Tinkerfest 2018 exceeded expectations. Going into the event, I was hearing museum staff say they anticipated 8-9 thousand people. An hour before the event closed, I heard that they exceeded 10,000 guests, making it the largest single-day attendance ever in the history of the museum. The final official attendance count was 11,134, although the actual number was much higher because many people came through the entrance without checking in. Thank you to all the staff and volunteers of Science Museum Oklahoma for making this such a fun-filled, educational, and entertaining day.
As for my own Build Your Music exhibit, the experience went very well. I arrived on Friday night to get a head start setting up. The staff was very friendly and eager to help me with whatever I needed. I was surprised by how many people knew my name. Some of them, I know I had talked with at Make Faire Tulsa, but others must have just familiarized themselves with the list of guest tinkerers. I had requested two 8-foot tables, and the museum gave me three, which turned out to be just right. I put the main robotic xylophone in the middle, and the Arduino Music Lab on either end. It took me about an hour to set up. Here are some photos of the exhibit:
And here is a video tour:
Again I did a short Facebook Live broadcast prior to the event starting, where I shared the story of how I ended up coming to Tinkerfest. I noticed that a few friends on Facebook even joined the broadcast live.
I also gave a Facebook Live tour of the exhibit, which is archived here.
Tinkerfest opened at 9:00 AM on Saturday. I was towards the back of the museum so for the first hour it was fairly quiet. But after that point, there was an almost non-stop stream of people coming through. The general audience makeup was a little different than at the previous two Maker Faires. Whereas at Maker Faire, there were a lot of people who were interested in the in’s-and-out’s of the robotic xylophone, at the Science Museum, most of the people just wanted to see it play some songs. (Although a few were interested in the more technical side.) Some visitors were in front of the xylophone for 10 minutes or longer, just listening to it play the different songs. Ten minutes is a long time to hold people’s attention, considering that at a museum, people usually move from one exhibit to the next fairly quickly. A few times, I saw the same person come back more than once bringing a friend or family member to see the robotic xylophone.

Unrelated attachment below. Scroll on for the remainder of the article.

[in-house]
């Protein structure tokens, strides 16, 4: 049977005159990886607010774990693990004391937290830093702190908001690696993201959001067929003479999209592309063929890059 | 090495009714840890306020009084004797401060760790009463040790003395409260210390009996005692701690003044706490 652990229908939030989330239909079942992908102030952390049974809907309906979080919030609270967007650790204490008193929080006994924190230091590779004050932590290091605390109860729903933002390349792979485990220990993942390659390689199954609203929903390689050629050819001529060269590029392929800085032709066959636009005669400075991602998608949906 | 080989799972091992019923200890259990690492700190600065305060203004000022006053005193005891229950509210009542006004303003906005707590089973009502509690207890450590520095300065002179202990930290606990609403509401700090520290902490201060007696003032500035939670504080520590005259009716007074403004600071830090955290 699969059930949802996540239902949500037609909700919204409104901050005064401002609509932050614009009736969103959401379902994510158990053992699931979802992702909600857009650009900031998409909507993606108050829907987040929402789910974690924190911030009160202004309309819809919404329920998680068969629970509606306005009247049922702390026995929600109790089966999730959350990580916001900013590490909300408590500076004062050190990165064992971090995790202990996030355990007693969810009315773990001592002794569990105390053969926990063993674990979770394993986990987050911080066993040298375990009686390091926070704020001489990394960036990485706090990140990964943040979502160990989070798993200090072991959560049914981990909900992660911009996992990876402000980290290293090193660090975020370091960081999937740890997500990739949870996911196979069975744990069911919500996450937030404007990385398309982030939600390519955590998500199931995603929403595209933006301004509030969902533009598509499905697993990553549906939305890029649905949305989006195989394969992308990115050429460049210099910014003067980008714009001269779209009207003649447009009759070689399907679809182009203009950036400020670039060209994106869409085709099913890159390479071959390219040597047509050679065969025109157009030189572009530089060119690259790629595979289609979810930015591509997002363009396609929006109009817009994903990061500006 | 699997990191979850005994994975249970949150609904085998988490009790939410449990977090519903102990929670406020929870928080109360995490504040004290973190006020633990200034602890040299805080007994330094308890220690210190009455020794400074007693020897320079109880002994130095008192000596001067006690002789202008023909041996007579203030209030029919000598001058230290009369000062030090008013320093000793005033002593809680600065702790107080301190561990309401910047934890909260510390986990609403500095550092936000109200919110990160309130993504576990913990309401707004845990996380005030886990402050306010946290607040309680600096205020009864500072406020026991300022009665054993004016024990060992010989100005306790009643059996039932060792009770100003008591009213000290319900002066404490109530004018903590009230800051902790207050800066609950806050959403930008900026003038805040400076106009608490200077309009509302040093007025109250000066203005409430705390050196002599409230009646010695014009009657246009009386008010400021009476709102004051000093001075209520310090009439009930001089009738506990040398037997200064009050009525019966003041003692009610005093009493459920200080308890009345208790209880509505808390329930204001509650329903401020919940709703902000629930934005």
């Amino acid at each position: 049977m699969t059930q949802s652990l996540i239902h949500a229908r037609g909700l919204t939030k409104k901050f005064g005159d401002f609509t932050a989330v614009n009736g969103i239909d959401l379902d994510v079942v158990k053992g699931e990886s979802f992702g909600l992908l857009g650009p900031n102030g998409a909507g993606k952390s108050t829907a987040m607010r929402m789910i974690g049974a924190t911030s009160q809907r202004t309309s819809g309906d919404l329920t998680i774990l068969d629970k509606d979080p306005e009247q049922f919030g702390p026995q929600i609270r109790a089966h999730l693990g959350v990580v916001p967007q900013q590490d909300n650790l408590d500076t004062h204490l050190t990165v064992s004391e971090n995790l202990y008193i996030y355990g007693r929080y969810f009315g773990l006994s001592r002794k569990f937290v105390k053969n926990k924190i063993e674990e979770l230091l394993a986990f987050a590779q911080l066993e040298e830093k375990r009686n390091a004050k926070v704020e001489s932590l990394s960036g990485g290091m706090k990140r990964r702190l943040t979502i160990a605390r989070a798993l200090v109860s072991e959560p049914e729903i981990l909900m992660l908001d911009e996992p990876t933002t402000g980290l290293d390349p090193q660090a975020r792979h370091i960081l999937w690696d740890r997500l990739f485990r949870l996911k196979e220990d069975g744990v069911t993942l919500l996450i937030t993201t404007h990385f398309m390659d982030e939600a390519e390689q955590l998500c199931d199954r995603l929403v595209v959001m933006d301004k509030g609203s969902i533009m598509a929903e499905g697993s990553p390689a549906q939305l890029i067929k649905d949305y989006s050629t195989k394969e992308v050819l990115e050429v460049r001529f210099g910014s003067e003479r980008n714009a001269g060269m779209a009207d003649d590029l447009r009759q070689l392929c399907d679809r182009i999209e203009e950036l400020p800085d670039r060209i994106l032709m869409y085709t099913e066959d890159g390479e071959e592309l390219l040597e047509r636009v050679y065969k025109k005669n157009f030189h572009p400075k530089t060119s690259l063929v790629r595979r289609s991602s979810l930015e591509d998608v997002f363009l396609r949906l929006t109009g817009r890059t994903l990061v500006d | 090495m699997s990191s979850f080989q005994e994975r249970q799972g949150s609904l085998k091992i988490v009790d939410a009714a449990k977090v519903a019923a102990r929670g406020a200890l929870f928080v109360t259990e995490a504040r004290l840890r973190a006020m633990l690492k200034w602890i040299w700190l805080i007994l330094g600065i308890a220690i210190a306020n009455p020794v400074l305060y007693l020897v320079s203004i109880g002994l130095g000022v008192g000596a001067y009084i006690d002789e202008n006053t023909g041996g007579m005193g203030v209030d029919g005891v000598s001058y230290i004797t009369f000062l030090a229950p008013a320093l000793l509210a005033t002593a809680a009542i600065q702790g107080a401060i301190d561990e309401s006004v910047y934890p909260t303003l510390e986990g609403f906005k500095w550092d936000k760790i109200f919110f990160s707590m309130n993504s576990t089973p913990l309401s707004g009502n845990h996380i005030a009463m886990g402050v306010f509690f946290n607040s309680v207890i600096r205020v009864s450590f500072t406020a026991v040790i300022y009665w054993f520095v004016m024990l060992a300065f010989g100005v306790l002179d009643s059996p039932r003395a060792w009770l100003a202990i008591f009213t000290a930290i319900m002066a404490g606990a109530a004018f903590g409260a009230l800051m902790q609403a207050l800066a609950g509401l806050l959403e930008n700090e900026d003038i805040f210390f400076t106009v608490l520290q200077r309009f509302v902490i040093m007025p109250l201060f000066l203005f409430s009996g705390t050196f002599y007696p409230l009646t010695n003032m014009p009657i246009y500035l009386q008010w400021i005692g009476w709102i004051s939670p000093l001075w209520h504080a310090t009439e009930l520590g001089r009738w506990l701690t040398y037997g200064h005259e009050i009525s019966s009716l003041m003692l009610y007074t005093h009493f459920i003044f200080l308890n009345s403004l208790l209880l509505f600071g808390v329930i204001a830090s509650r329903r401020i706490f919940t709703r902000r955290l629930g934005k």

Here are some pictures of the exhibit throughout the day:
This was also my first chance to try out my new Arduino Music Lab. Overall, the lab went very well, and the lab end of the table was constantly busy with kids wanting to put together their own Arduino parts. I did have a few lessons learned. First is that you can never test your stuff too much before putting it in front of people. I built two of the “xylophone assembly” part of the lab, and verified that both were working Friday night and Saturday morning. You can even see the xylophone portion of the lab working in the video tour. However, one of the first guests who tried to do this lab went through the instructions, but still wasn’t able to make it work. They had all the wiring right, but for some reason, the xylophone portion of the lab was not playing any songs. I couldn’t get it to work myself. Fortunately, I had two of the xylophone assembly, and so I could direct the person to the one at the other end of the table, so they could complete the lab and hear it play music.
The other thing I noticed is that even though I thought I simplified the lab as much as possible, it was still difficult for many kids to put the pieces together correctly. Part of it was that the wires and pin labels were so small. I suppose I could have redesigned the lab to use banana plugs, but then kids wouldn’t be putting together actual Arduino parts. Also, midway through the day the jumper wire pins started breaking off and getting stuck in the Arduino header pins. Sometimes we could pull them out with a wire stripper, but often the pins broke too far in. When that happened, we had to take the broken parts out of service. By the end of the day, there were still a few functional pieces, and the last people were still able to complete the lab. But a lesson for next time could be to bring more spare parts.
I was impressed with the patience of many kids in putting the Arduino pieces together. And some worked at it a long time until they got it right. Some were working at it for 10-15 minutes, again, a long time when there are so many other things to see at the museum.
I was very happy to have had several volunteers throughout the day helping me with my exhibit. Altogether, there were 8 extra people working the exhibit. Thank you to all of you who helped, and thank you especially to Norbert and Dean who spent several hours out of their day helping with all the visitors, almost as if it were their own exhibit. The Arduino Music Lab needed a lot of help, with all the small wires, and there is no way that I could have done all this by myself.
With all the volunteers helping, I was able to leave my exhibit a few times during the day to wander about the museum, and see the other exhibits and special activities. I saw a lot of other interesting exhibits at Tinkerfest including, Cranky Contraptions, Violin Making, a Robot Car, a Banana Car, Air Powered Rockets, Dog House Building, and Disassembing Cars. I also had a chance to play the Theremin.
So what’s next for Build Your Music? At this point, I don’t know exactly. After weeks of preparing, a long day on my feet, and my day job awaiting when I got home, it’s probably time to rest a little. But it might not be too long before I start thinking about Tinkerfest 2019.